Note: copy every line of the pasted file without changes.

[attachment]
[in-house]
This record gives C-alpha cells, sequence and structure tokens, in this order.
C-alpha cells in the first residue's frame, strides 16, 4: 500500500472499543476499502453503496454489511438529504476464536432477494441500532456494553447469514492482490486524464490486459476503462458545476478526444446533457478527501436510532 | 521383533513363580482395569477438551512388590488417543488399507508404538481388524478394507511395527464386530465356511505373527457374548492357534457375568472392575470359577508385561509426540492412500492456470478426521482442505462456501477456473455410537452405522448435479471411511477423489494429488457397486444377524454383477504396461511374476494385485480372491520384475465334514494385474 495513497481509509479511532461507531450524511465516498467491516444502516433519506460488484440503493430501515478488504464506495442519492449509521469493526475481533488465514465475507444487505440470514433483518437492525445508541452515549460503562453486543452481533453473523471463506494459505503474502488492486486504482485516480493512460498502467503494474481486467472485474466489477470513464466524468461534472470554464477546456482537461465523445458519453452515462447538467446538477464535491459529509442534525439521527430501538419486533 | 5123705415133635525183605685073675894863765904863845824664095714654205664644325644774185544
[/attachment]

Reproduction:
[in-house]
This record gives C-alpha cells, sequence and structure tokens, in this order.
C-alpha cells in the first residue's frame, strides 16, 4: 500500500472499543476499502453503496454489511438529504476464536432477494441500532456494553447469514492482490486524464490486459476503462458545476478526444446533457478527501436510532 | 521383533513363580482395569477438551512388590488417543488399507508404538481388524478394507511395527464386530465356511505373527457374548492357534457375568472392575470359577508385561509426540492412500492456470478426521482442505462456501477456473455410537452405522448435479471411511477423489494429488457397486444377524454383477504396461511374476494385485480372491520384475465334514494385474 495513497481509509479511532461507531450524511465516498467491516444502516433519506460488484440503493430501515478488504464506495442519492449509521469493526475481533488465514465475507444487505440470514433483518437492525445508541452515549460503562453486543452481533453473523471463506494459505503474502488492486486504482485516480493512460498502467503494474481486467472485474466489477470513464466524468461534472470554464477546456482537461465523445458519453452515462447538467446538477464535491459529509442534525439521527430501538419486533 | 5123705415133635525183605685073675894863765904863845824664095714654205664644325644774185544